Management plan for 10 Nevada wilderness areas OK’d
December 31, 2012
RENO, Nev. – Federal land managers have completed a management plan for 10 wilderness areas around northwestern Nevada’s sprawling Black Rock Desert.
Kristine Struck, a wilderness specialist for the Bureau of Land Management, said public meetings on the plan drew few people because it was not controversial.
Congress made the tough decisions before enacting legislation designating the wilderness areas in 2000, she said, and they’ll continue to be managed with no major changes under the new plan completed this month.
“There wasn’t anybody who expressed any concern,” Struck said. “The establishment by Congress of the wilderness areas was fairly controversial, but the management since then hasn’t been controversial.”
Continued management actions will include reclamation of closed routes, noxious weed control and wildfire rehabilitation. Additional actions could include restoration of aspen and cottonwood stands eliminated by human activity, and inventories of historical, cultural and paleontological sites.
The remote, starkly beautiful wilderness areas were established by the Black Rock Desert-High Rock Canyon Emigrant Trails National Conservation Area Act of 2000. The legislation provided protection for nearly 1.2 million acres of public land, creating an 800,000-acre NCA and designating more than 750,000 acres as wilderness. Some 380,000 acres of wilderness are within the NCA.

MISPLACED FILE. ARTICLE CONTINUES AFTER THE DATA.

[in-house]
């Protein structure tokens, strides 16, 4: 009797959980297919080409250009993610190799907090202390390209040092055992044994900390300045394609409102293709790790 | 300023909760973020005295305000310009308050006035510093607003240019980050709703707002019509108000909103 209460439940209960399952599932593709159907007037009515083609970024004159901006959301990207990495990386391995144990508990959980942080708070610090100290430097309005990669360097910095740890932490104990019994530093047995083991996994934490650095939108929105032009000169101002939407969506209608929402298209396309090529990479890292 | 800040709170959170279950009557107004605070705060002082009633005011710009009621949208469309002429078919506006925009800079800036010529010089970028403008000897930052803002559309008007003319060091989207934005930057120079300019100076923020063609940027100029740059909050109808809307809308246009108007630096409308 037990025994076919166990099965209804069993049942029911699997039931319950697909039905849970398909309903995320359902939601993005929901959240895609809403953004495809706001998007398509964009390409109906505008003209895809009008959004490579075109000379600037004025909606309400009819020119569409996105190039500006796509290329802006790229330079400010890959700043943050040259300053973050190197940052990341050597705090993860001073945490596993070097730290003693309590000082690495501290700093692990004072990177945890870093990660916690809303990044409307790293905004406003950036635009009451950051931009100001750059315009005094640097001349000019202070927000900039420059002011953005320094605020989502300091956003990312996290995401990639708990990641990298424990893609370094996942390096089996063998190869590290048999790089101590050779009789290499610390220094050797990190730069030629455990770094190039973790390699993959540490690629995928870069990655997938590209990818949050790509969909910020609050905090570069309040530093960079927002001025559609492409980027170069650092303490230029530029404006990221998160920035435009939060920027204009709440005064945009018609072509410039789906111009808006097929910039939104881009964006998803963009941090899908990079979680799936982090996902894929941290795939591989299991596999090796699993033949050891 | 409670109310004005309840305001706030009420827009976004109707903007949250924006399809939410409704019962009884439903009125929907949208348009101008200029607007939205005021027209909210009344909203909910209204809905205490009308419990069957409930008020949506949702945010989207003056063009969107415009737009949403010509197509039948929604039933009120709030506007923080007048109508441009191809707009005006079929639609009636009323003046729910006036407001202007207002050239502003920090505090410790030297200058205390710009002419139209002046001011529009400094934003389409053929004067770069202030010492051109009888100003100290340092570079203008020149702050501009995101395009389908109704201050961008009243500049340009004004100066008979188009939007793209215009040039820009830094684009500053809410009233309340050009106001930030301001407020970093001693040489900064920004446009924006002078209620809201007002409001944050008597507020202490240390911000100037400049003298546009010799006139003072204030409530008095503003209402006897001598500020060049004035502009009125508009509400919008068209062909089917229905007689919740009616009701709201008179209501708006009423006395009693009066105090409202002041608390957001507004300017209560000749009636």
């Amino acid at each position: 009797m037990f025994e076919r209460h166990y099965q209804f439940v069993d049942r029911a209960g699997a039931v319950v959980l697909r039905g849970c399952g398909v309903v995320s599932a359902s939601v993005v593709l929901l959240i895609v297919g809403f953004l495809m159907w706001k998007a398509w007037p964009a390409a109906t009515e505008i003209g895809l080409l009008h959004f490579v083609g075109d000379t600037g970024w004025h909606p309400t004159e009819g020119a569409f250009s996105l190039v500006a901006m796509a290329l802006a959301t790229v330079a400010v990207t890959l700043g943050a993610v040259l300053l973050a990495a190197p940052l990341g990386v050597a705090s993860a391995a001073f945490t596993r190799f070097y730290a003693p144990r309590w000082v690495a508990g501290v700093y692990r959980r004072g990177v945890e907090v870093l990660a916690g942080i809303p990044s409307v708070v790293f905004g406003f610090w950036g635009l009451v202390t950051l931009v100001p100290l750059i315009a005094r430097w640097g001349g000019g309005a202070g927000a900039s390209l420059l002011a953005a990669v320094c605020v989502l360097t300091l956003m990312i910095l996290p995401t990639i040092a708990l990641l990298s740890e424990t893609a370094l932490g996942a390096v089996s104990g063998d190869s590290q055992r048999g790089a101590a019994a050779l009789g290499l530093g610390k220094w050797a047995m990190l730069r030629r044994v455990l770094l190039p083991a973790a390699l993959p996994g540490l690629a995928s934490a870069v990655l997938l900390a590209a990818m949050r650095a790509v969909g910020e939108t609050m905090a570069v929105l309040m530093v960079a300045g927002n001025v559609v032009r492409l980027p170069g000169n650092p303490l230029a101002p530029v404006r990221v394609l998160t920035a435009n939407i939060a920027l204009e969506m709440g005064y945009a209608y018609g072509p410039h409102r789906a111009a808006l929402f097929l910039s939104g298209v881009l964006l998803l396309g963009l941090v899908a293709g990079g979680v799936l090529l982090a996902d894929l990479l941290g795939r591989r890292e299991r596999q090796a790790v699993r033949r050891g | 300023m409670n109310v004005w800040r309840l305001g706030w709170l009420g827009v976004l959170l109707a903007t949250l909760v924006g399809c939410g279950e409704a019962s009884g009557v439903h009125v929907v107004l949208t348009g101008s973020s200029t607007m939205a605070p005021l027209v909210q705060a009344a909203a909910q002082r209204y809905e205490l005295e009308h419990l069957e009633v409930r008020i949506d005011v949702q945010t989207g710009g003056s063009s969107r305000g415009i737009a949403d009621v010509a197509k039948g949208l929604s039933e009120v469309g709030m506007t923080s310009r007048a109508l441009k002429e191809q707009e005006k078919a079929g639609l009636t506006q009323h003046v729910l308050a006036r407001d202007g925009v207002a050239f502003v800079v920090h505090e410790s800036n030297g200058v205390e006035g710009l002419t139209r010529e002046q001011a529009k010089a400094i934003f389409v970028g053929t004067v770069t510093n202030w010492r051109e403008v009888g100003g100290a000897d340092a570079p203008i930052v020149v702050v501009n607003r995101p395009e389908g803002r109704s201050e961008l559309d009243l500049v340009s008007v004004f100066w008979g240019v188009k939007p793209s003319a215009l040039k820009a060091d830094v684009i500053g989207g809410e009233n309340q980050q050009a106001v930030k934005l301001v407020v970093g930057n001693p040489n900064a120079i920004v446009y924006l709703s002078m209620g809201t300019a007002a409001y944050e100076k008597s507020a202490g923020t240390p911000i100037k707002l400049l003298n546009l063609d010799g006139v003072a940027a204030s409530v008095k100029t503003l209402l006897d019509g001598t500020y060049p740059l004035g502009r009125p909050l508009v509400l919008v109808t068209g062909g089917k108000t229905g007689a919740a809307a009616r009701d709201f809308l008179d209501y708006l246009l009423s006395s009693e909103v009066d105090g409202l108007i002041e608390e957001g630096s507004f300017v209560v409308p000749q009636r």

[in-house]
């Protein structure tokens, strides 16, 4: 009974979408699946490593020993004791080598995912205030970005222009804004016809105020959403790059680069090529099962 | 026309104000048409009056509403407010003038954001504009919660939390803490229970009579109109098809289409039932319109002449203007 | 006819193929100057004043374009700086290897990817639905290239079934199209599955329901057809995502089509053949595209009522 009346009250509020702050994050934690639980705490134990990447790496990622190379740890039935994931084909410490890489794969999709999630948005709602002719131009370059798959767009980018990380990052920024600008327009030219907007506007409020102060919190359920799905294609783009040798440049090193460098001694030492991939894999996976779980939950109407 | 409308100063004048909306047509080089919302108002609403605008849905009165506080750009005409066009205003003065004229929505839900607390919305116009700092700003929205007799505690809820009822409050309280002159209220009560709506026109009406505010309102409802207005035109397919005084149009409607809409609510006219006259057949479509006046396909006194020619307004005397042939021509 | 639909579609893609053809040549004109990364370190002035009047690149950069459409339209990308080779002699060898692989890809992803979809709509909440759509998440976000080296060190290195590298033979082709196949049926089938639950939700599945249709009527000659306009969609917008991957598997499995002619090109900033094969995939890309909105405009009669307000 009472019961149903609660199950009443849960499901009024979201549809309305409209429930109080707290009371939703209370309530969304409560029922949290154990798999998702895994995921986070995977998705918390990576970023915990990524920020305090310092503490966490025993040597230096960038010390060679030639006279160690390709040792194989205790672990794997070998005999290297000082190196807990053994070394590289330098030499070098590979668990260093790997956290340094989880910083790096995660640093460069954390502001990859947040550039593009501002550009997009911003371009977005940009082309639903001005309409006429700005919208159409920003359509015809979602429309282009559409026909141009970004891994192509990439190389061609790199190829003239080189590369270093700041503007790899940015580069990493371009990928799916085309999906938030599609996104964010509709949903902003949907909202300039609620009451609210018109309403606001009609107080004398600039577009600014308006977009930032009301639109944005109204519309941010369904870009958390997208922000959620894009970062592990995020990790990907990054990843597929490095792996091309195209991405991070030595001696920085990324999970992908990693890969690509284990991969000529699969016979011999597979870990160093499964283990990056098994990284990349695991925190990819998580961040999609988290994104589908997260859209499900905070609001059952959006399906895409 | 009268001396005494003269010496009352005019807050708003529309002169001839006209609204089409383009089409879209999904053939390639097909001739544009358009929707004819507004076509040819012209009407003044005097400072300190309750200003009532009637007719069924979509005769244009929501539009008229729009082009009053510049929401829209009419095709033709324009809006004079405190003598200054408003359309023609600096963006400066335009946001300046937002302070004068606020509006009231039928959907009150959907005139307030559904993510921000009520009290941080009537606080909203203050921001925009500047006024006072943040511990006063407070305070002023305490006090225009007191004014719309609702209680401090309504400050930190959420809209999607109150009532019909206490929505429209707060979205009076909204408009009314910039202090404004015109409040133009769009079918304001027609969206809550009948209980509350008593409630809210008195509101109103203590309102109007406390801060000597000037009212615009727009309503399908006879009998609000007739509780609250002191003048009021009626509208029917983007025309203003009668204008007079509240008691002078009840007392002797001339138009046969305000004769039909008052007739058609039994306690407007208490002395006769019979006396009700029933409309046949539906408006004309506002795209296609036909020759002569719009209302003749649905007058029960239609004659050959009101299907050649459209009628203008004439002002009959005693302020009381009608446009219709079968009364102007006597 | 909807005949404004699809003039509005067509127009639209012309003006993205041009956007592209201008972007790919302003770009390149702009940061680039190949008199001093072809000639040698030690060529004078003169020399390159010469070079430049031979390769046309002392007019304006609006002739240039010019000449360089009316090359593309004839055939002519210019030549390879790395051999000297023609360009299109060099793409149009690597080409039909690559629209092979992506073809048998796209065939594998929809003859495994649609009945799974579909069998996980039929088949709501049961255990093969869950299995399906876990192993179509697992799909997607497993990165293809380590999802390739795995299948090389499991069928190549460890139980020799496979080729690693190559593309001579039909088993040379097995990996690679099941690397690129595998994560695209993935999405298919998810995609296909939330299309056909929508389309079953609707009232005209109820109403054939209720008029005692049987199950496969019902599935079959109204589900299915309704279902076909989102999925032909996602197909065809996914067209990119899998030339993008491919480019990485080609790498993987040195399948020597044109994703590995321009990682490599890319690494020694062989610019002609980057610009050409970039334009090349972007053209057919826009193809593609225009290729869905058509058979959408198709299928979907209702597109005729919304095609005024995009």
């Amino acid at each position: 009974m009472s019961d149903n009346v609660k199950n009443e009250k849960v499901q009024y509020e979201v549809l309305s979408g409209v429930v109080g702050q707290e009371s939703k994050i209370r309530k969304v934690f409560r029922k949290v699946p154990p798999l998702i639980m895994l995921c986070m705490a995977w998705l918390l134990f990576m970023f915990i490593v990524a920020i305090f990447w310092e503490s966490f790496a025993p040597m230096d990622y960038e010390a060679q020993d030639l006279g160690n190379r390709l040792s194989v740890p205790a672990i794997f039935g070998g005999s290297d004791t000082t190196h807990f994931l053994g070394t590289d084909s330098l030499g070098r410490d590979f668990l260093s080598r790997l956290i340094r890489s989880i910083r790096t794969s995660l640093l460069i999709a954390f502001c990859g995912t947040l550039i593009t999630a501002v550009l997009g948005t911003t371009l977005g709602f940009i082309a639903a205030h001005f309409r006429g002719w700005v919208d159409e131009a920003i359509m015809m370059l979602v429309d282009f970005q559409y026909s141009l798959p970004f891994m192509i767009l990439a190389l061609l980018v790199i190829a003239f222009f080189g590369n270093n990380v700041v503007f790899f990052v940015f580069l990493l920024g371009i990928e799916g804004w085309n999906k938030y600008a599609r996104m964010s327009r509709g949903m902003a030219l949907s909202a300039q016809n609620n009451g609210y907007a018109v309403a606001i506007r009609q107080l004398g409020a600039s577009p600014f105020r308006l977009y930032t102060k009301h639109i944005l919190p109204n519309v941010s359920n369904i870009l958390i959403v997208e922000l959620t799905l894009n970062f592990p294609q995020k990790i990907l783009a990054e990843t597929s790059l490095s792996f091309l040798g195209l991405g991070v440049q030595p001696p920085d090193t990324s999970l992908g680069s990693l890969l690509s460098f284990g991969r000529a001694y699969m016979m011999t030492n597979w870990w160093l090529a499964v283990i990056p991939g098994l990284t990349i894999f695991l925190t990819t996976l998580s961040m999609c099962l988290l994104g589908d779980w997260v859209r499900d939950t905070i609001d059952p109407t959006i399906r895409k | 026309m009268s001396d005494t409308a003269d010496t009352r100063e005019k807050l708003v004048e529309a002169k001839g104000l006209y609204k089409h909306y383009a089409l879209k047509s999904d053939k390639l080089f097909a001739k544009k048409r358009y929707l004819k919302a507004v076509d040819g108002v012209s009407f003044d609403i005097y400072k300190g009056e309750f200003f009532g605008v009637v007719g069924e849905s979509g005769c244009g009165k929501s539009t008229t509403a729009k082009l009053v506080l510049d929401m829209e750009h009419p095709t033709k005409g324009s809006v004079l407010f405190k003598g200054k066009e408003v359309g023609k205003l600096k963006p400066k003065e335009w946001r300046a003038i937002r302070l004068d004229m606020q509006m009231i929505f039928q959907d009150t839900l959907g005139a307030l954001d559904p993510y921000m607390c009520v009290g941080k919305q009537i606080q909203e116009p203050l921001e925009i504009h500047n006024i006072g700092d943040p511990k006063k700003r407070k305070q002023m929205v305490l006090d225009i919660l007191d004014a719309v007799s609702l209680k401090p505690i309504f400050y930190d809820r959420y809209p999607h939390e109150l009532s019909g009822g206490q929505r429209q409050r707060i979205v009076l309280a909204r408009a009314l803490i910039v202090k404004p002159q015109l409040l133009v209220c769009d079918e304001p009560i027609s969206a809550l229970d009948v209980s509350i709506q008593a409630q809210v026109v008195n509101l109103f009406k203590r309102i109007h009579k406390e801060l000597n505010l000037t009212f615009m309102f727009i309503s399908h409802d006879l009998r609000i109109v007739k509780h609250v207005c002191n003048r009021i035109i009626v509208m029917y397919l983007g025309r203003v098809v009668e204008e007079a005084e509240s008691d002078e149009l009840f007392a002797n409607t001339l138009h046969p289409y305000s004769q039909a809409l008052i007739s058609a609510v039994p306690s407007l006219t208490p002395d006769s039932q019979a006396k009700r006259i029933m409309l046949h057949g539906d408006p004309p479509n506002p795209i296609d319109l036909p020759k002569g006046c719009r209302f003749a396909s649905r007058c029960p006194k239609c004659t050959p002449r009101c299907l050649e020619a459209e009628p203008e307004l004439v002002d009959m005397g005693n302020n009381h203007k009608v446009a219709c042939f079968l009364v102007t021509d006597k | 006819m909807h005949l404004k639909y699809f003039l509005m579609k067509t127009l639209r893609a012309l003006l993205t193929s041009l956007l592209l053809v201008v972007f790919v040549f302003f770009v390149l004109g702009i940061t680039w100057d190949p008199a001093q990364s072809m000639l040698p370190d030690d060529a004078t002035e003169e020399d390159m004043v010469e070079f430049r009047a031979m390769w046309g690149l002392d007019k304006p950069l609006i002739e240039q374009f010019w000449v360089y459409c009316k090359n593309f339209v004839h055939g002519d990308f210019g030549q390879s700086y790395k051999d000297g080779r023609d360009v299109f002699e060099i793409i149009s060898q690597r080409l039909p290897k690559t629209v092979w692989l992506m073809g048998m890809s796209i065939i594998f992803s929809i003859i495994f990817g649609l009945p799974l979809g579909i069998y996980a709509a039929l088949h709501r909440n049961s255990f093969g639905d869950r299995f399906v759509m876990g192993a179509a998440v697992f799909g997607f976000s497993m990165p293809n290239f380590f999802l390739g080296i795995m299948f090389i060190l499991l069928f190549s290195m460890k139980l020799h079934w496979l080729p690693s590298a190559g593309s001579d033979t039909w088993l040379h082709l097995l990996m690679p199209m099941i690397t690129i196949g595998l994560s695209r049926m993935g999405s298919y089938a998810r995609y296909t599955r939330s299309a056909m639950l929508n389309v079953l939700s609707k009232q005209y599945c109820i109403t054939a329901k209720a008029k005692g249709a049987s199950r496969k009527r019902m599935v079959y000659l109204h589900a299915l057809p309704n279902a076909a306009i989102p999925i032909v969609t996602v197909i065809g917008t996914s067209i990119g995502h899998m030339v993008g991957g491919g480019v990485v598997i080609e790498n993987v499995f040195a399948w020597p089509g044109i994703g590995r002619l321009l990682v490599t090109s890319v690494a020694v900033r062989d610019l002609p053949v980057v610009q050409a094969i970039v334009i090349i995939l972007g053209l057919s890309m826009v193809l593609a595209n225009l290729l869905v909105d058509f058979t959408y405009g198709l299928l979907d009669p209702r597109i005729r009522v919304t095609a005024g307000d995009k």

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The NCA is designed to protect landscapes along the Applegate-Lassen Trail, which was followed by thousands of covered-wagon pioneers en route to California’s gold fields in the 1800s. Historians say the Nevada section of the trail is one of the most unspoiled sections of any historic trail in the West, offering visitors a chance to see the land much as it was in the 19th century.
Gene Seidlitz, manager of the BLM’s Winnemucca district, said management under the new plan will be generally similar to management since the wilderness designations.
“This is an incredibly important step forward in our overall management of these wilderness areas,” he said in a statement. “This will allow for these areas to be managed and protected for future generations.”
The plan will give BLM managers discretion in wildfire management, including the option of full suppression. Some wilderness groups expressed concern over wildfires that burn sage grouse habitat and native grasses.
Ranchers’ access to and maintenance of authorized range developments will continue to be addressed in livestock grazing permits.
The wilderness areas have attracted many hunters and guides but few backpackers because of the lack of water, Struck said. They have no developed campsites or trails.
“You can find a lot of solitude out there,” Struck said. “You can be out there and not see anyone for a very, very long time.”